Bulgaria will hold early elections on May 12, the country's president has announced, as parliament looks for a way out of the deepening political crisis by drawing up plans to cut electricity prices.
President Rosen Plevneliev announced on February 28 that elections will not be held for two-and-a-half months, despite the resignation of the centre-right government of Prime Minister Boyko Borisov more than a week previously. The administration walked out on February 20 as nationwide protests grew against high electricity prices as well as austerity measures in the poorest state in the EU.
With protests continuing, none of Bulgaria's major parties feel it is in their interests to form a new government in the current parliament, leaving the president with no other choice but to appoint an interim administration. "I believe that the necessary key changes in the laws should be decided by a new parliament. The decision is to hold elections," Plevneliev told a packed session of parliament.
Adding to a sense of political limbo, outgoing Prime Minister Boiko Borisov has been hospitalized with high blood pressure before an interim government has been appointed. Borisov remains formally in office until that temporary administration is appointed.
Meanwhile, parliament is pushing through a plan to cut electricity prices as it attempts to defuse public anger and stop the building protests against high power bills. Demonstrators have attacked power company offices, and three people have set themselves on fire, prompting parliament to pass a law allowing electricity prices to be cut by the 8% promised by Borisov just before his resignation..
The tariff cut is set to start this month. That will further hurt the country's electricity distributors - owned by Czech companies CEZ and Energo-Pro, and Austria's EVN - which are already the focus of protesters' ire, and further deteriorate relations between Bulgaria and its EU partners, particularly the Czech Republic.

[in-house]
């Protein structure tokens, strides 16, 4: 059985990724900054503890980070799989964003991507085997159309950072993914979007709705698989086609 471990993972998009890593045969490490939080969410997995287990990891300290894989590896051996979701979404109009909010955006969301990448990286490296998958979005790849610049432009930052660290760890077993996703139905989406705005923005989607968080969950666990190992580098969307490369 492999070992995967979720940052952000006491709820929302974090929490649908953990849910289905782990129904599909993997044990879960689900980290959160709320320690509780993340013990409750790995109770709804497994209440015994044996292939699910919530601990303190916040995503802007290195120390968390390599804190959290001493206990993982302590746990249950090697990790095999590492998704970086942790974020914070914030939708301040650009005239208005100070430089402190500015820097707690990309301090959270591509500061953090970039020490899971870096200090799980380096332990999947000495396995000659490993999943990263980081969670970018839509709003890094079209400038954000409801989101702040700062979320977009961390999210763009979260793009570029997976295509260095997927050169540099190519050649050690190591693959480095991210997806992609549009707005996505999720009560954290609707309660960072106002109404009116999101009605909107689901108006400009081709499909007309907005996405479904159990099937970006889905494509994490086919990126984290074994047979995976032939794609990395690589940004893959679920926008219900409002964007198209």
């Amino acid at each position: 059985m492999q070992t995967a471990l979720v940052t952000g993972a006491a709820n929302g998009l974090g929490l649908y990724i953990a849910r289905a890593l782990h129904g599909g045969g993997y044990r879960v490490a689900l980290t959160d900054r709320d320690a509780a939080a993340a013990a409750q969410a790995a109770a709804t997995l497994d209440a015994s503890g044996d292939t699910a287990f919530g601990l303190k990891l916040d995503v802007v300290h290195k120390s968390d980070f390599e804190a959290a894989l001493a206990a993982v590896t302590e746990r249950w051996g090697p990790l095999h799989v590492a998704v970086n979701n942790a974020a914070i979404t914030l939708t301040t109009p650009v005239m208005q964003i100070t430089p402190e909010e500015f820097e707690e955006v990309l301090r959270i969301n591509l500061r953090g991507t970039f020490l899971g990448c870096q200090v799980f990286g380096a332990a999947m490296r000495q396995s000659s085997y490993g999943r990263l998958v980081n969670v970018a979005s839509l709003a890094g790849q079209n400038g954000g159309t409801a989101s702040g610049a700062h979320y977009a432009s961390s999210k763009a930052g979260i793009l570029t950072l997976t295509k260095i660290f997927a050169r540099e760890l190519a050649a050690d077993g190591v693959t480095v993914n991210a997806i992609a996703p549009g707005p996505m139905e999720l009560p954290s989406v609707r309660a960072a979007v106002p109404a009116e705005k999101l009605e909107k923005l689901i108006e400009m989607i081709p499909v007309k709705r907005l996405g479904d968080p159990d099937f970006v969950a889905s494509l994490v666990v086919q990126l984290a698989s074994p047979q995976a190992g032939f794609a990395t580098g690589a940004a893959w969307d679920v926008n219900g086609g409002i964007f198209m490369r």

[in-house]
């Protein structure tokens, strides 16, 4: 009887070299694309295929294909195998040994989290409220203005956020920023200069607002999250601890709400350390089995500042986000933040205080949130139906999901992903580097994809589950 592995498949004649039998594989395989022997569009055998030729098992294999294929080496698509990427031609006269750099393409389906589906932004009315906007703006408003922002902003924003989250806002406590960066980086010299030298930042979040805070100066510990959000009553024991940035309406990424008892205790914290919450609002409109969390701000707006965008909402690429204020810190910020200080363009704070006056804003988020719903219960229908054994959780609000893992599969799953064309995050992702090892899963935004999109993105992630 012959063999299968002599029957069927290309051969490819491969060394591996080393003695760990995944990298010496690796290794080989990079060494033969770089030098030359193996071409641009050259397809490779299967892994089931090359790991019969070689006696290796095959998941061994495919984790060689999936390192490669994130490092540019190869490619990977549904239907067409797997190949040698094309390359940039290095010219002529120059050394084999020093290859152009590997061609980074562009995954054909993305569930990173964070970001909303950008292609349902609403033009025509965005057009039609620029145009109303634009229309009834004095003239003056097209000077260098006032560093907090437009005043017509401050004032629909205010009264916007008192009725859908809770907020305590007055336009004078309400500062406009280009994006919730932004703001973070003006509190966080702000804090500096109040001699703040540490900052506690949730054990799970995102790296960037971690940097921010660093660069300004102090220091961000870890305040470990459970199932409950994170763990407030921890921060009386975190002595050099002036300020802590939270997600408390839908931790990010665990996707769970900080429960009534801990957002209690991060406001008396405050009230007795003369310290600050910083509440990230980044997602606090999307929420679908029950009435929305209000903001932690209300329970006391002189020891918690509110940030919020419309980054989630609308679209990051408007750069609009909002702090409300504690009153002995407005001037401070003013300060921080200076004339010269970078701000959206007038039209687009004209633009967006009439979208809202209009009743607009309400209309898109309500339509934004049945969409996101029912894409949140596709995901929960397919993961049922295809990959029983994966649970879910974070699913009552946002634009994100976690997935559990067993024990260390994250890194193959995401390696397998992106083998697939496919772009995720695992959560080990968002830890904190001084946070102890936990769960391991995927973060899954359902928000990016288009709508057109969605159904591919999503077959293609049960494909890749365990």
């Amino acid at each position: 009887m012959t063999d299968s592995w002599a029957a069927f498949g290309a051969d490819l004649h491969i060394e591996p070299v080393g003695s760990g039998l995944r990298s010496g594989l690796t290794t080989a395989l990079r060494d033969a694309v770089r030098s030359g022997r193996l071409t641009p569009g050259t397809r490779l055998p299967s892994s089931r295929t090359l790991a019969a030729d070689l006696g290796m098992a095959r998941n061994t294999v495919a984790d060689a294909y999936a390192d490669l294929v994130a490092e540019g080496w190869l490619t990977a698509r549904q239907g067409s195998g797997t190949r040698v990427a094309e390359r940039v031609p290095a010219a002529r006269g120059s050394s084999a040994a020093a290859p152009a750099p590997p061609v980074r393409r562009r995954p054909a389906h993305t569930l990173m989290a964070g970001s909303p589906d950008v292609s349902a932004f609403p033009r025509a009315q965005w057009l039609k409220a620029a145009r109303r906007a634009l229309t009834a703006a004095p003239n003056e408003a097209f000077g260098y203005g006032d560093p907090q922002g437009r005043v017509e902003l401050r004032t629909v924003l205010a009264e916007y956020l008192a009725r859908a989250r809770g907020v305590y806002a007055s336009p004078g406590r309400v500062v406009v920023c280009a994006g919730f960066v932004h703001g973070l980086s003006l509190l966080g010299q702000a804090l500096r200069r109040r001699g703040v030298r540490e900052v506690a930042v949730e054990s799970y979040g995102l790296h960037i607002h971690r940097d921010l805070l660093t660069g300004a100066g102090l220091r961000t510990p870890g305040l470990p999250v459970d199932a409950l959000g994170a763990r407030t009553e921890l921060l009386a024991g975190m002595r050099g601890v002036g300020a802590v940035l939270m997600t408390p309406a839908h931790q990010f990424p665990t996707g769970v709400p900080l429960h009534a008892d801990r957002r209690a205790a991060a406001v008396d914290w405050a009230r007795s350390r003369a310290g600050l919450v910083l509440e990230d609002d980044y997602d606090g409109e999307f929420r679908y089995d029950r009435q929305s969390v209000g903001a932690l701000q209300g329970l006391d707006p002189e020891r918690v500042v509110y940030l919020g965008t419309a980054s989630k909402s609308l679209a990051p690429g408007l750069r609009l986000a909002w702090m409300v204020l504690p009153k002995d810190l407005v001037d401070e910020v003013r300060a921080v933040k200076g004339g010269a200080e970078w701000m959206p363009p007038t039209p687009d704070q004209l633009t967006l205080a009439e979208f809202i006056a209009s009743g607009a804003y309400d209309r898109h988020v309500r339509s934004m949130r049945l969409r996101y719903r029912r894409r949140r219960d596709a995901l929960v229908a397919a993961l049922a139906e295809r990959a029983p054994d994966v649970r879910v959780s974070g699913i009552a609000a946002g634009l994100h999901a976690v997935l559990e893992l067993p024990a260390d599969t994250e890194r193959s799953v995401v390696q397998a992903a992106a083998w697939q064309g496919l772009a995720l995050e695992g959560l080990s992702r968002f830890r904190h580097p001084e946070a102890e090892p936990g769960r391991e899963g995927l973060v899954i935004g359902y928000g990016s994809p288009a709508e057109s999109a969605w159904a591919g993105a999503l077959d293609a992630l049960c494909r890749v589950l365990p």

The perception of high electricity prices - in a country where the average monthly wage is just €400 and pensions less than half that - are merely a symptom of a deeper malaise in the country, one politician claimed, as the campaigning begins. "The situation is tragic. We need a radical a change - people took to the streets due to total misery," said Sergei Stanishev, leader of the Bulgarian Socialist Party (BSP).
Six years after joining the EU, Bulgaria trails far behind other members. Its justice system is subject to special monitoring and its citizens are excluded from the passport-free Schengen zone because of other members' concerns on corruption. Many protesters say they are angry with Bulgaria's whole political class, causing more uncertainty over the upcoming election, and government concessions raise the risk of a widening deficit and market pressure. Borisov's GERB party is now running neck-and-neck with the BSP and neither is expected to win a majority. Whichever coalition forms a government, it will be under significant pressure to spend more.
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